Sometimes the answer to a question you ask gives you far more insight than you expect. That is just the case when I asked musician John Paul Brabant, from Clayton NY, how he felt when he was inducted this year into the Thousand Islands Performing Arts Hall of Fame. I wrote to John Paul, who lives, studies and works in Hawaii, to ask what being inducted into the TI Hall of Fame means to him. His answer was more than insightful.
“The Thousand Islands Performing Arts Hall of Fame underscores the importance of the arts in the Thousand Islands. Celebrating the arts inspires us in a time when young people's internal compasses are on the fritz every time they open their phone and scroll through their feeds. If we create art we open ourselves up to a sort of vulnerability, and that takes real courage.
To engage in and pursue art yields empathetic minds that face their fears as they create something from nothing. When young empathetic minds mature and participate in shaping the future it affects us all for the better.”
Let’s step back, Kathy Wiley, music teacher at TI High School, explained exactly what the award was all about: “The Thousand Islands Performing Arts Hall Of Fame, recognizes graduates of Thousands Islands High School (Clayton and Cape Vincent, NY), who have made a significant impact through music. Whether they’re teaching, performing, or healing. We wanted to recognize those who have gone on to do great things musically.” And Kathy went on to explain, “It’s also an opportunity to show current students what they can do with music after graduation”.
Established in 2014, the first awardees were Rick Badour and Scott Marshall (Posthumous). Another year Joe and Albert Bouchard of the Blue Ouster Cult—most recognized for “(Don’t Fear) The Reaper,” and also parodied on SNL. And this year, the committee chose John Paul Brabant.
In July 2016, TI Life introduced this young man to our readers, but this time seeing how he is appreciated, right here, at home means a great deal to many. And equally it means a great deal to John Paul; he explained:
"Thousand Islands High School has an impressive music education offering. It has been like that ever since Kathryn Ingerson arrived in the 90s. Recently she was short-listed for the Recording Academy and Grammy Museum Music Educator Award. That's no small feat. We owe a great deal of our creative output to Kathryn Ingerson, Christine Sterling, and the amazing new music educators that champion the arts in the Thousand Islands.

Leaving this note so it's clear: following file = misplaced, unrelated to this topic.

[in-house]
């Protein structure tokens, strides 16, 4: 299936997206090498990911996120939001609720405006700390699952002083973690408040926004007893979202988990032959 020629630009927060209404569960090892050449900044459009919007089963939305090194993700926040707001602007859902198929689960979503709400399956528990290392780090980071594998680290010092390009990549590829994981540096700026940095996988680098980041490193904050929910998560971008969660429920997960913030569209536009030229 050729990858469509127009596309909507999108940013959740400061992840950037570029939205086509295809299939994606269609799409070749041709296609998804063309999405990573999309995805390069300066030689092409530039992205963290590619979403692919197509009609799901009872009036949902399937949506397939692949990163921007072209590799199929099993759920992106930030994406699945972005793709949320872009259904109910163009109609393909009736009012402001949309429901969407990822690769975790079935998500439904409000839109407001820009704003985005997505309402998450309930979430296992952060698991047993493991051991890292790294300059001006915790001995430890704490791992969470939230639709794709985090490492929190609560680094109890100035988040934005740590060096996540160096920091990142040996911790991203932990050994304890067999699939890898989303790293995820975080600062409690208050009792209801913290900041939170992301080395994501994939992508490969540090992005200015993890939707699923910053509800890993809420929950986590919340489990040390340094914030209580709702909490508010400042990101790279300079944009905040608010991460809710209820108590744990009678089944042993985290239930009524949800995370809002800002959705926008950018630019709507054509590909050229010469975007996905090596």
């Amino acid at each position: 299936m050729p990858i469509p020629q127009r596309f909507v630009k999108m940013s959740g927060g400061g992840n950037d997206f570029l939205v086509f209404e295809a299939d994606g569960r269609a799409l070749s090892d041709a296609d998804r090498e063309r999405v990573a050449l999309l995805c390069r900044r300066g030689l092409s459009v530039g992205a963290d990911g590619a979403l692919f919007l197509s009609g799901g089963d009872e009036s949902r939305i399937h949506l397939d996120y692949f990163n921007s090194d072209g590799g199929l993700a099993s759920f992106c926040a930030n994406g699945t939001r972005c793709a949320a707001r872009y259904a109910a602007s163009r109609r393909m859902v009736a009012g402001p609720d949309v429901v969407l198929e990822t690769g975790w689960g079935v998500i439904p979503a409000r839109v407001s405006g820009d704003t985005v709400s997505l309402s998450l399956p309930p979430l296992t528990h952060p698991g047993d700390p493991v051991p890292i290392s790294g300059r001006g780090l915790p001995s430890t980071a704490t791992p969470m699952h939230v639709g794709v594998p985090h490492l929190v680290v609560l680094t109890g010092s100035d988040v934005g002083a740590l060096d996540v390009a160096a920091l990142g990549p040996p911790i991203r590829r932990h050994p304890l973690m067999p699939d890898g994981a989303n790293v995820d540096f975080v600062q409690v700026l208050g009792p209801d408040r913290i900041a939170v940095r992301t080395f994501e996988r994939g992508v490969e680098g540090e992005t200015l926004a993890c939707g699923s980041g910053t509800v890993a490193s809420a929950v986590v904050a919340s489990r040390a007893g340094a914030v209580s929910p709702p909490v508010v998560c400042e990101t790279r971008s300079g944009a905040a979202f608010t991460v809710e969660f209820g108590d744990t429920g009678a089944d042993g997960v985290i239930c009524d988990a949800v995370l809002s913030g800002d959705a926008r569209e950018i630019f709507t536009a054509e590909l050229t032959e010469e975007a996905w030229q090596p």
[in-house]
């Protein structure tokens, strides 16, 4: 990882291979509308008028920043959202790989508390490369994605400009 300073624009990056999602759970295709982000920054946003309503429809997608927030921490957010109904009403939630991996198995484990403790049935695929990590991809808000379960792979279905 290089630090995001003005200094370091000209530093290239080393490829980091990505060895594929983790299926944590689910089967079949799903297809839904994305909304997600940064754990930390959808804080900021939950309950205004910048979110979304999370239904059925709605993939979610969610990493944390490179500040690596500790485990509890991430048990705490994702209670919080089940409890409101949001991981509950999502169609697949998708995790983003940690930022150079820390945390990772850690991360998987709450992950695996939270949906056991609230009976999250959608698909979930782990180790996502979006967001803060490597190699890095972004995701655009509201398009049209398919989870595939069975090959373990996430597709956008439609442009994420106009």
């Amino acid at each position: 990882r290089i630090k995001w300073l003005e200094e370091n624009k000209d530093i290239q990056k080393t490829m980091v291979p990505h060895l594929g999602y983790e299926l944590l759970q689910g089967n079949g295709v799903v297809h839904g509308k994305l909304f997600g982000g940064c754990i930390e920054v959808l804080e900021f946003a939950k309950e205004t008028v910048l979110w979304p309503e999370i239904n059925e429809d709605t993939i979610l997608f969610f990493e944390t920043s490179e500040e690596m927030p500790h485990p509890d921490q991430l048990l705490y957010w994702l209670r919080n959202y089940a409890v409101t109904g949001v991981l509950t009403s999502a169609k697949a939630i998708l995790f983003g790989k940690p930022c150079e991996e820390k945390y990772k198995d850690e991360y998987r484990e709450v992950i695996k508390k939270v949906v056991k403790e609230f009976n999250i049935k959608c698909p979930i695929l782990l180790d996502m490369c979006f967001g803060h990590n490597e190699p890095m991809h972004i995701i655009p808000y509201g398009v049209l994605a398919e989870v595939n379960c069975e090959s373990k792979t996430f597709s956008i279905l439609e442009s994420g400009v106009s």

As the most recent inductee, I began down the path of music, by listening to the stories around me about my family. Two important men in my life died when I was five, my father and grandfather. I learned about their talents, their character, and from these yarns I wove in my mind, legendary men to live up to.
In particular were the stories of my grandfather, Willy Streets, who was quite the musician. Trumpet, piano, guitar, he played it all, even though he never read a note of music, just played it by ear. On his death bed, my mother asked him to bless her with his musicianship, to which he replied casually, "someone will have it."
Hearing these stories is a powerful thing. Choosing to continue in the footsteps of those before us, or to turn to one's home region heritage, is an excellent internal compass.
I was notified about the honor by phone. Kathy Wiley asked me if I could possibly Skype to accept the plaque, but I opted to have my mother accept it and provide them with an acceptance video.
“When I asked if there was anything I have missed in listing questions to Kathy Wiley, she did not hesitate to say. "We are always seeking applications. If you know a graduate of TI who is currently making music please consider nominating them by contacting Kathy Wiley at firstname.lastname@example.org."
And of course we will continue to watch the amazing career of John Paul Brabant, who is making his community proud!
By Susan W. Smith, Editor, TI Life
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